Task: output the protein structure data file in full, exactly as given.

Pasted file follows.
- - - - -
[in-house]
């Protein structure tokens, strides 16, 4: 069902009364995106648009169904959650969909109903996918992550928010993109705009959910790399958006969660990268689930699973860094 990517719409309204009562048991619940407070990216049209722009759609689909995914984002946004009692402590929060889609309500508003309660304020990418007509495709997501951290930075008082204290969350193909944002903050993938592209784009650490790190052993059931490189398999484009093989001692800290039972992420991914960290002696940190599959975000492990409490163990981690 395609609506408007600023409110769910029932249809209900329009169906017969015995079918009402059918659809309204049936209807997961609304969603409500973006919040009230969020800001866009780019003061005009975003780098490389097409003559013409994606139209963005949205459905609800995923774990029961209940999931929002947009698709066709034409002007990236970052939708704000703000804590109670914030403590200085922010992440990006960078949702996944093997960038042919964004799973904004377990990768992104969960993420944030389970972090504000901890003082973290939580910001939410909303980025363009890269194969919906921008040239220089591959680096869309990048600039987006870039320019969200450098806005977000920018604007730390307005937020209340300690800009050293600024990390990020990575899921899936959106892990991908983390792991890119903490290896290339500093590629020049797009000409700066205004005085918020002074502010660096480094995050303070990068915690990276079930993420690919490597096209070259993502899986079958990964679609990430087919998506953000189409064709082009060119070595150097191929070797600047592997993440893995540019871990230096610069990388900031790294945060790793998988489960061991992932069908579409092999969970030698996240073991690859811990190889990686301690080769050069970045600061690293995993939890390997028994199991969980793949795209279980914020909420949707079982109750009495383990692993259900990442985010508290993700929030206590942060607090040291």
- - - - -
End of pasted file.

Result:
[in-house]
């Protein structure tokens, strides 16, 4: 069902009364995106648009169904959650969909109903996918992550928010993109705009959910790399958006969660990268689930699973860094 990517719409309204009562048991619940407070990216049209722009759609689909995914984002946004009692402590929060889609309500508003309660304020990418007509495709997501951290930075008082204290969350193909944002903050993938592209784009650490790190052993059931490189398999484009093989001692800290039972992420991914960290002696940190599959975000492990409490163990981690 395609609506408007600023409110769910029932249809209900329009169906017969015995079918009402059918659809309204049936209807997961609304969603409500973006919040009230969020800001866009780019003061005009975003780098490389097409003559013409994606139209963005949205459905609800995923774990029961209940999931929002947009698709066709034409002007990236970052939708704000703000804590109670914030403590200085922010992440990006960078949702996944093997960038042919964004799973904004377990990768992104969960993420944030389970972090504000901890003082973290939580910001939410909303980025363009890269194969919906921008040239220089591959680096869309990048600039987006870039320019969200450098806005977000920018604007730390307005937020209340300690800009050293600024990390990020990575899921899936959106892990991908983390792991890119903490290896290339500093590629020049797009000409700066205004005085918020002074502010660096480094995050303070990068915690990276079930993420690919490597096209070259993502899986079958990964679609990430087919998506953000189409064709082009060119070595150097191929070797600047592997993440893995540019871990230096610069990388900031790294945060790793998988489960061991992932069908579409092999969970030698996240073991690859811990190889990686301690080769050069970045600061690293995993939890390997028994199991969980793949795209279980914020909420949707079982109750009495383990692993259900990442985010508290993700929030206590942060607090040291």